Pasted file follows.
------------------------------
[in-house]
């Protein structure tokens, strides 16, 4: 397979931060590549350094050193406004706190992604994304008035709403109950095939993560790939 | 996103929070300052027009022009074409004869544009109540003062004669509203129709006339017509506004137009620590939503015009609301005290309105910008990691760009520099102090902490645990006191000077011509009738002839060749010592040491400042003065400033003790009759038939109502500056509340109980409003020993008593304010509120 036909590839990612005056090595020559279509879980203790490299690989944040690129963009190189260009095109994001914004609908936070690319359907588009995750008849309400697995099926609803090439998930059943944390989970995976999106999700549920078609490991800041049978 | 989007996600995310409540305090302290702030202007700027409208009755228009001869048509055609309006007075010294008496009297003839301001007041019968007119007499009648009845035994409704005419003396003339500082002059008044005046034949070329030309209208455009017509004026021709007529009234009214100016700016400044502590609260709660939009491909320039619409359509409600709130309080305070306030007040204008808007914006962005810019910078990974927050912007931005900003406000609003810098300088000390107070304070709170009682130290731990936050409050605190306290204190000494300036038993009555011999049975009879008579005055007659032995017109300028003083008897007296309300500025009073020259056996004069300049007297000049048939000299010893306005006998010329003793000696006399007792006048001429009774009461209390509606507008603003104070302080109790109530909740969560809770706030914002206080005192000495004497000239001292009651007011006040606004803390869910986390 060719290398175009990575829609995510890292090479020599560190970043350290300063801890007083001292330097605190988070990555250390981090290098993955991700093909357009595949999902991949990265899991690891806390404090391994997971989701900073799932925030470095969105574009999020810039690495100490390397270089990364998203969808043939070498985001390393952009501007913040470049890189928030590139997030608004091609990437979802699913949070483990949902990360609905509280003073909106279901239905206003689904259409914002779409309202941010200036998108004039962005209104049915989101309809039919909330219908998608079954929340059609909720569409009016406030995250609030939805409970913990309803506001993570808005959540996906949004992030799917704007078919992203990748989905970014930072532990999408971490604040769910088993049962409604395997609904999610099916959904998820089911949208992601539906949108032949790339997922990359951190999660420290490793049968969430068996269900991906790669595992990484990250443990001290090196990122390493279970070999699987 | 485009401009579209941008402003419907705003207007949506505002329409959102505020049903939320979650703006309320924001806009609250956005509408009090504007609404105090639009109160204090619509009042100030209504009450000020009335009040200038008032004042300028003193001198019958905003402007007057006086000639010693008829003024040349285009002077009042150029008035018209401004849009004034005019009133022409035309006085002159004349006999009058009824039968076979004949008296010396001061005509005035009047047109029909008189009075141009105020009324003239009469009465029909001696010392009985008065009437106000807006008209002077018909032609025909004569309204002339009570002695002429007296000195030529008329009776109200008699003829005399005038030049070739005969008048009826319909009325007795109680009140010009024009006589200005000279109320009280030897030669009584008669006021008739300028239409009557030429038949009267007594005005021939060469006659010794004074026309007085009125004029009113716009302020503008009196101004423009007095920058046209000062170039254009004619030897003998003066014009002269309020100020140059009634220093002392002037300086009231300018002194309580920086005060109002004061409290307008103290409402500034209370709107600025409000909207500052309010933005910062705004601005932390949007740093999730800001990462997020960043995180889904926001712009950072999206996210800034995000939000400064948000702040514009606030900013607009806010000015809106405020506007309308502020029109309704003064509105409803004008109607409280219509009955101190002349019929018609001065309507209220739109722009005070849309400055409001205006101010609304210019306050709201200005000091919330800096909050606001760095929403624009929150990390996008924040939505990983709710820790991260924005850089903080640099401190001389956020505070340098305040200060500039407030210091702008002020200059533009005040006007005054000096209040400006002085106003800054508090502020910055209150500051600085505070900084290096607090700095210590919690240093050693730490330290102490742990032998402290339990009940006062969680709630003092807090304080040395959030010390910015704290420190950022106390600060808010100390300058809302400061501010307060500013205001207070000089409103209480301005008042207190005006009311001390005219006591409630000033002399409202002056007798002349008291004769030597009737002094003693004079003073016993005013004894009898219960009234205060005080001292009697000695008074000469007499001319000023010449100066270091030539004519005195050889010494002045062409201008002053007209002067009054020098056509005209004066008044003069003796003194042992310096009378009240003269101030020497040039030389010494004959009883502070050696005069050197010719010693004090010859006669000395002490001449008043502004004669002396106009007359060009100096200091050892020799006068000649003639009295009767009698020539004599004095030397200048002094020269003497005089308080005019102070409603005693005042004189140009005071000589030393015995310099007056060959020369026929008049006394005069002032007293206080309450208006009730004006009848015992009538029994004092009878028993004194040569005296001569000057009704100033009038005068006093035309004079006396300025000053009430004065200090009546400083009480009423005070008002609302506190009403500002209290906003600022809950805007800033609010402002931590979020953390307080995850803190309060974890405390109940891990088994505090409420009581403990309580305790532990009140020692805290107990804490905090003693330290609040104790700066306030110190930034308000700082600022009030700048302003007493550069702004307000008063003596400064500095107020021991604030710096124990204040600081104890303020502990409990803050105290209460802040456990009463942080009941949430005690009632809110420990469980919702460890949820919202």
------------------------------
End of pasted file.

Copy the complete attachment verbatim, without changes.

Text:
[in-house]
């Protein structure tokens, strides 16, 4: 397979931060590549350094050193406004706190992604994304008035709403109950095939993560790939 | 996103929070300052027009022009074409004869544009109540003062004669509203129709006339017509506004137009620590939503015009609301005290309105910008990691760009520099102090902490645990006191000077011509009738002839060749010592040491400042003065400033003790009759038939109502500056509340109980409003020993008593304010509120 036909590839990612005056090595020559279509879980203790490299690989944040690129963009190189260009095109994001914004609908936070690319359907588009995750008849309400697995099926609803090439998930059943944390989970995976999106999700549920078609490991800041049978 | 989007996600995310409540305090302290702030202007700027409208009755228009001869048509055609309006007075010294008496009297003839301001007041019968007119007499009648009845035994409704005419003396003339500082002059008044005046034949070329030309209208455009017509004026021709007529009234009214100016700016400044502590609260709660939009491909320039619409359509409600709130309080305070306030007040204008808007914006962005810019910078990974927050912007931005900003406000609003810098300088000390107070304070709170009682130290731990936050409050605190306290204190000494300036038993009555011999049975009879008579005055007659032995017109300028003083008897007296309300500025009073020259056996004069300049007297000049048939000299010893306005006998010329003793000696006399007792006048001429009774009461209390509606507008603003104070302080109790109530909740969560809770706030914002206080005192000495004497000239001292009651007011006040606004803390869910986390 060719290398175009990575829609995510890292090479020599560190970043350290300063801890007083001292330097605190988070990555250390981090290098993955991700093909357009595949999902991949990265899991690891806390404090391994997971989701900073799932925030470095969105574009999020810039690495100490390397270089990364998203969808043939070498985001390393952009501007913040470049890189928030590139997030608004091609990437979802699913949070483990949902990360609905509280003073909106279901239905206003689904259409914002779409309202941010200036998108004039962005209104049915989101309809039919909330219908998608079954929340059609909720569409009016406030995250609030939805409970913990309803506001993570808005959540996906949004992030799917704007078919992203990748989905970014930072532990999408971490604040769910088993049962409604395997609904999610099916959904998820089911949208992601539906949108032949790339997922990359951190999660420290490793049968969430068996269900991906790669595992990484990250443990001290090196990122390493279970070999699987 | 485009401009579209941008402003419907705003207007949506505002329409959102505020049903939320979650703006309320924001806009609250956005509408009090504007609404105090639009109160204090619509009042100030209504009450000020009335009040200038008032004042300028003193001198019958905003402007007057006086000639010693008829003024040349285009002077009042150029008035018209401004849009004034005019009133022409035309006085002159004349006999009058009824039968076979004949008296010396001061005509005035009047047109029909008189009075141009105020009324003239009469009465029909001696010392009985008065009437106000807006008209002077018909032609025909004569309204002339009570002695002429007296000195030529008329009776109200008699003829005399005038030049070739005969008048009826319909009325007795109680009140010009024009006589200005000279109320009280030897030669009584008669006021008739300028239409009557030429038949009267007594005005021939060469006659010794004074026309007085009125004029009113716009302020503008009196101004423009007095920058046209000062170039254009004619030897003998003066014009002269309020100020140059009634220093002392002037300086009231300018002194309580920086005060109002004061409290307008103290409402500034209370709107600025409000909207500052309010933005910062705004601005932390949007740093999730800001990462997020960043995180889904926001712009950072999206996210800034995000939000400064948000702040514009606030900013607009806010000015809106405020506007309308502020029109309704003064509105409803004008109607409280219509009955101190002349019929018609001065309507209220739109722009005070849309400055409001205006101010609304210019306050709201200005000091919330800096909050606001760095929403624009929150990390996008924040939505990983709710820790991260924005850089903080640099401190001389956020505070340098305040200060500039407030210091702008002020200059533009005040006007005054000096209040400006002085106003800054508090502020910055209150500051600085505070900084290096607090700095210590919690240093050693730490330290102490742990032998402290339990009940006062969680709630003092807090304080040395959030010390910015704290420190950022106390600060808010100390300058809302400061501010307060500013205001207070000089409103209480301005008042207190005006009311001390005219006591409630000033002399409202002056007798002349008291004769030597009737002094003693004079003073016993005013004894009898219960009234205060005080001292009697000695008074000469007499001319000023010449100066270091030539004519005195050889010494002045062409201008002053007209002067009054020098056509005209004066008044003069003796003194042992310096009378009240003269101030020497040039030389010494004959009883502070050696005069050197010719010693004090010859006669000395002490001449008043502004004669002396106009007359060009100096200091050892020799006068000649003639009295009767009698020539004599004095030397200048002094020269003497005089308080005019102070409603005693005042004189140009005071000589030393015995310099007056060959020369026929008049006394005069002032007293206080309450208006009730004006009848015992009538029994004092009878028993004194040569005296001569000057009704100033009038005068006093035309004079006396300025000053009430004065200090009546400083009480009423005070008002609302506190009403500002209290906003600022809950805007800033609010402002931590979020953390307080995850803190309060974890405390109940891990088994505090409420009581403990309580305790532990009140020692805290107990804490905090003693330290609040104790700066306030110190930034308000700082600022009030700048302003007493550069702004307000008063003596400064500095107020021991604030710096124990204040600081104890303020502990409990803050105290209460802040456990009463942080009941949430005690009632809110420990469980919702460890949820919202």